“He’s always around the ball. He kinda pisses you off because he’s always in the hole somehow.” – Thomas Jones

Kansas City Chiefs inside linebacker Derrick Johnson simply was not living up to expectations prior to last season. I don’t need to replay the over-aggressive and undisciplined play that he brought to Arrowhead on Sundays. Instead, to show his improvement, I looked at his block-slipping, playmaking, and havoc wreaking play of 2011.

Last season, the word to describe Johnson was “omnipresent”. He always seemed to be in the figurative picture; even when he would slide out of the literal picture because of the excessively tight camera angles, he’d somehow end up back in it and make you say, “there’s 56 again.” It was a season filled with an impressive display of instincts — the kind that you look for in every linebacker — week-in and week-out.

To be everywhere, you have to be able to do everything, which is what Johnson did last season. He was always in the mix against the run by running down the line of scrimmage and mirroring the ball carrier’s every step. He also did a good job of dealing with trapping and pulling guards, which was a difficult task for him because that’s a skill he’s often struggled with, and he plays in a tough defense that doesn’t always appear to suit his strengths.

Defensive coordinator Romeo Crennel is married to the two-gap, 3-4 “double-bubble” front that I’ve discussed before, which means that Johnson isn’t always protected up front by an under tackle. In contrast, he has to take on the uncovered and bigger guards that are aligned across from him. To deal with this, he has developed an interesting way of beating them: lowering his pad level.

By lowing his pad level, the blockers aren’t able to directly drive him back, and they have to sink their hips to block him. This is a difficult task for an offensive lineman, so Johnson’s often able to drop low and trip up the ball carrier, just like he did against the Chicago Bears in week 13.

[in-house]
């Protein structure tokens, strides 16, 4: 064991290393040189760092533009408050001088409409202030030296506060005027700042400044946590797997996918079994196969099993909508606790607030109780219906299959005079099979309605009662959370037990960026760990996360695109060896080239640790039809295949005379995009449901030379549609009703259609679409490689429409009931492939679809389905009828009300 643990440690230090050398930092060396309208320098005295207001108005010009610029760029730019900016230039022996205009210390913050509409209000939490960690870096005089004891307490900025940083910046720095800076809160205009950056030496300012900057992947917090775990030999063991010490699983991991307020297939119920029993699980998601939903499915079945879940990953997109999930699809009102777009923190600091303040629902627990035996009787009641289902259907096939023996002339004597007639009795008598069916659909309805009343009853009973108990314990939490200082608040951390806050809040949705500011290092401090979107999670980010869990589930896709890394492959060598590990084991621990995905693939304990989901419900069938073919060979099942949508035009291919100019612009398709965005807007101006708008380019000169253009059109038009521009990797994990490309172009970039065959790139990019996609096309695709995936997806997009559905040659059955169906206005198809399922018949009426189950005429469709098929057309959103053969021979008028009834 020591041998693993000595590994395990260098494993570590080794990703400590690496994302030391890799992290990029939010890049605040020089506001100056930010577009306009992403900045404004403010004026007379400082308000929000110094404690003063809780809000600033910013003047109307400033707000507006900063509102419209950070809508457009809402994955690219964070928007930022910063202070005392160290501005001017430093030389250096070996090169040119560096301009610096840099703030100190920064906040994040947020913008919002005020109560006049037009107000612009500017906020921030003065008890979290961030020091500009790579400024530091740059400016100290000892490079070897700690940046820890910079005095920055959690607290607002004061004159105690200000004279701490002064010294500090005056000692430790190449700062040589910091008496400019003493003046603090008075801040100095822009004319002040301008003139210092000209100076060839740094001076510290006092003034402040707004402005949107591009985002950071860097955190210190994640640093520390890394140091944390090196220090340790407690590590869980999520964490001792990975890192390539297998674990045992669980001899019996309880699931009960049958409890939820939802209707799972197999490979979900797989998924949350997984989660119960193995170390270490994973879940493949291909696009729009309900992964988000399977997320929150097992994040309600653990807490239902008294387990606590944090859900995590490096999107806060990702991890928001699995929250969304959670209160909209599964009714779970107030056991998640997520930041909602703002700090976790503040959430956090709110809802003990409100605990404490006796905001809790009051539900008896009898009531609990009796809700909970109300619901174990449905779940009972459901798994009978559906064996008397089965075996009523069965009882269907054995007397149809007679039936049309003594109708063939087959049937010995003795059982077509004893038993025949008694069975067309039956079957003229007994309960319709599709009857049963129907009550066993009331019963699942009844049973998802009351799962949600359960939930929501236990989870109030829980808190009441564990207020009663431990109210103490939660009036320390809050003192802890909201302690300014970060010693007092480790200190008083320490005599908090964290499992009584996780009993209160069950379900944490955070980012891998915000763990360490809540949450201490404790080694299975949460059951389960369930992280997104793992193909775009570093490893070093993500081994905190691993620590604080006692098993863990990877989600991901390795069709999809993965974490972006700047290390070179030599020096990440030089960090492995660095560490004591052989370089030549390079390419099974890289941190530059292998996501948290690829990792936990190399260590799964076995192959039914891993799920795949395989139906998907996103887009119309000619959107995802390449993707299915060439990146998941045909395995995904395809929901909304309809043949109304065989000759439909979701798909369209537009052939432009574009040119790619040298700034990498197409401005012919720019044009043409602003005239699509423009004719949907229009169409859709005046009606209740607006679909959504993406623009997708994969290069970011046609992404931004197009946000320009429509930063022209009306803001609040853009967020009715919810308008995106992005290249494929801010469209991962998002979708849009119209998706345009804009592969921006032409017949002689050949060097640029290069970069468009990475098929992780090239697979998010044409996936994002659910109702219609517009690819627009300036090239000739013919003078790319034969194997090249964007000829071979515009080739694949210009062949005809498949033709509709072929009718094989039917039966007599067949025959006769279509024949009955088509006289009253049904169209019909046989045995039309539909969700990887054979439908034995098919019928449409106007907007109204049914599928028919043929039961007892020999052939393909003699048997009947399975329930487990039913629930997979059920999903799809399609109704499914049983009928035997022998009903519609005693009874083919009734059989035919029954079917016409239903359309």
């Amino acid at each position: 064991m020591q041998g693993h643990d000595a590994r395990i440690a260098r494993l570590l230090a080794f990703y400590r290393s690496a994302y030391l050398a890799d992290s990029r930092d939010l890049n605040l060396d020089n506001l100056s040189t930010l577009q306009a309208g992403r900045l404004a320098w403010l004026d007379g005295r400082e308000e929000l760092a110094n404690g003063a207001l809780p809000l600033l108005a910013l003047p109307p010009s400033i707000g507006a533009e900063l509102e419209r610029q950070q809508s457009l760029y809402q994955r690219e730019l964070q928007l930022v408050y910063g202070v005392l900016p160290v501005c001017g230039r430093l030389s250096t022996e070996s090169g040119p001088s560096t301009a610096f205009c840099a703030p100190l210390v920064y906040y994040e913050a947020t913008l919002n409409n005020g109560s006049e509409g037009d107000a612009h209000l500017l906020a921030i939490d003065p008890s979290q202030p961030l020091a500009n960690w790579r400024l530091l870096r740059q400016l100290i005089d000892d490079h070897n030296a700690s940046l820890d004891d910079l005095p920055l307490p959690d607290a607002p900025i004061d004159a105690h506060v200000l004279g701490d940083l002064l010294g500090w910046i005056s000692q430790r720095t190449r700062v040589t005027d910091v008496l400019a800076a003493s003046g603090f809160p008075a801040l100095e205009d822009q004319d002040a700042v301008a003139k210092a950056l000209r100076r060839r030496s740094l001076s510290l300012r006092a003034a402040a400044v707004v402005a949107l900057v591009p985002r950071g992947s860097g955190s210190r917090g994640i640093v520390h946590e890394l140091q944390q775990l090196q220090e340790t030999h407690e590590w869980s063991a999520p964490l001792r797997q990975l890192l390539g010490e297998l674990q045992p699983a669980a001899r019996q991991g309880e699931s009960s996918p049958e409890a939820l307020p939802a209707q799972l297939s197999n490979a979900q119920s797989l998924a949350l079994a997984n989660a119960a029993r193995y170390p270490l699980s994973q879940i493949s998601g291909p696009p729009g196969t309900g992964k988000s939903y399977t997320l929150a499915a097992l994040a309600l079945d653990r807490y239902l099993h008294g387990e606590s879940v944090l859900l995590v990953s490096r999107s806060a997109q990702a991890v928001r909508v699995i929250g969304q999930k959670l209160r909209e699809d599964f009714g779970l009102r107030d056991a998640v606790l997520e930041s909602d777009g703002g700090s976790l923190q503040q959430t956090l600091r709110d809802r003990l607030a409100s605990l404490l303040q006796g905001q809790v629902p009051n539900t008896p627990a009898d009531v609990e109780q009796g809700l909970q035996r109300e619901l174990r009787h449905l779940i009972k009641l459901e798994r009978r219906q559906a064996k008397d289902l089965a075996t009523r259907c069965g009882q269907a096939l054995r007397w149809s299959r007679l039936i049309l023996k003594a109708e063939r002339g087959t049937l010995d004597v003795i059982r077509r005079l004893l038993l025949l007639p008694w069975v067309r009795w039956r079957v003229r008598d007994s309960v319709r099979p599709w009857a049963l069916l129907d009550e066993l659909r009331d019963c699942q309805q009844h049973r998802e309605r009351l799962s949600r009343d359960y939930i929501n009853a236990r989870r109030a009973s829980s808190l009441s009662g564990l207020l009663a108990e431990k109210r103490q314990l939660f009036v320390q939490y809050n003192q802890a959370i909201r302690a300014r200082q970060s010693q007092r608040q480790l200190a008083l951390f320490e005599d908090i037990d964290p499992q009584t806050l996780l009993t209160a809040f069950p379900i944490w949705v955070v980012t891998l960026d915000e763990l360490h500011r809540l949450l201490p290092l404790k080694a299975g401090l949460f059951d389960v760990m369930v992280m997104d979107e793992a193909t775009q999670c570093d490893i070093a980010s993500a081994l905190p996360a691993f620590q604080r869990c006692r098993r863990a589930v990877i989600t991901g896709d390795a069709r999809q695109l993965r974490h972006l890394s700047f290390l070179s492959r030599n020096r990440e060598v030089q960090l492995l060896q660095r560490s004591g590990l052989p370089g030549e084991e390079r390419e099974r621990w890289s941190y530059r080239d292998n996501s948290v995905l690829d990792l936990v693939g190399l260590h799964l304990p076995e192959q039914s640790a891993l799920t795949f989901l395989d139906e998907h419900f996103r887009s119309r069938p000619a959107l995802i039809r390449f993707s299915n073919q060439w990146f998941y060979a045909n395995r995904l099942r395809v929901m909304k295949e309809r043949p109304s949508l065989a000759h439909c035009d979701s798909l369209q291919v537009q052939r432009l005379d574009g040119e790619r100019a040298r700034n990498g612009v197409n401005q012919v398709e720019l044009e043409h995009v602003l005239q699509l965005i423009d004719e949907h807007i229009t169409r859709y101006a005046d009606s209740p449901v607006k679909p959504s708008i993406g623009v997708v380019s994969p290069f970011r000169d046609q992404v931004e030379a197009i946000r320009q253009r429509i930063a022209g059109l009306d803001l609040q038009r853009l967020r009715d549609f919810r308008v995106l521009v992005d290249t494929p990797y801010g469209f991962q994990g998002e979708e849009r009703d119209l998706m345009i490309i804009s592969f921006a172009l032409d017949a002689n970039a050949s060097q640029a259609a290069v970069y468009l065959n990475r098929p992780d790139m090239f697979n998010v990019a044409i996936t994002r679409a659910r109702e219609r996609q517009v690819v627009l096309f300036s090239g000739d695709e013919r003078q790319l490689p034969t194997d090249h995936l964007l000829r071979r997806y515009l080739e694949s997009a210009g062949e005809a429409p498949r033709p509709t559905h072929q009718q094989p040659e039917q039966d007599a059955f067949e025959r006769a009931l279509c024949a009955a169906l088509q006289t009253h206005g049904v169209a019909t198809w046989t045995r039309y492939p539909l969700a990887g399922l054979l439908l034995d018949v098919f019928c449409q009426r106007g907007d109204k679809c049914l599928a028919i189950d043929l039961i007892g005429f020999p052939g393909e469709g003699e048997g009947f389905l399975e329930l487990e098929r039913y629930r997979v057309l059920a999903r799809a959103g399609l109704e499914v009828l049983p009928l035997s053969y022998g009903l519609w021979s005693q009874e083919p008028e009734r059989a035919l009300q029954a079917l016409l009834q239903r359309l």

Low man wins.

The resulting tackle left Bears running back Marion Barber visibly upset, shaking his head and frustratingly talking to his offensive lineman. In addition to lowering his pads, Johnson was often able to spin out of blocks and stay on his feet at the point of attack when having to take on blockers head on.

Further, he did damage against the pass in more ways than one. He was a problem downhill when blitzing by often getting into the backfield and racking up pressures. He did this quite well and did it by beating blockers, whether they were running backs or offensive linemen. Against lineman, he spun free and into the backfield, and he chose to beat running backs with his impressive quickness.

Johnson beats the block with his quickness.

When dropping in coverage, Johnson did a good job of keeping his head on a swivel and (again) being around the ball often (see: his two interceptions). He displayed strong instincts and range, which enabled him to run sideline-to-sideline. He also was able disrupt the concentration of pass catchers by getting his hands up, which led to incomplete or intercepted passes.

Johnson's active hands lead to an interception.

As you can see, Johnson is quite a talent, and his performance last season is the one that the Chiefs expected to see when they selected him in the top 15 of the 2005 draft. Last season, he became one of the NFL’s most complete linebackers as he did damage in coverage, against the run, and while blitzing. In a word, he was omnipresent.

He just pissed people off.

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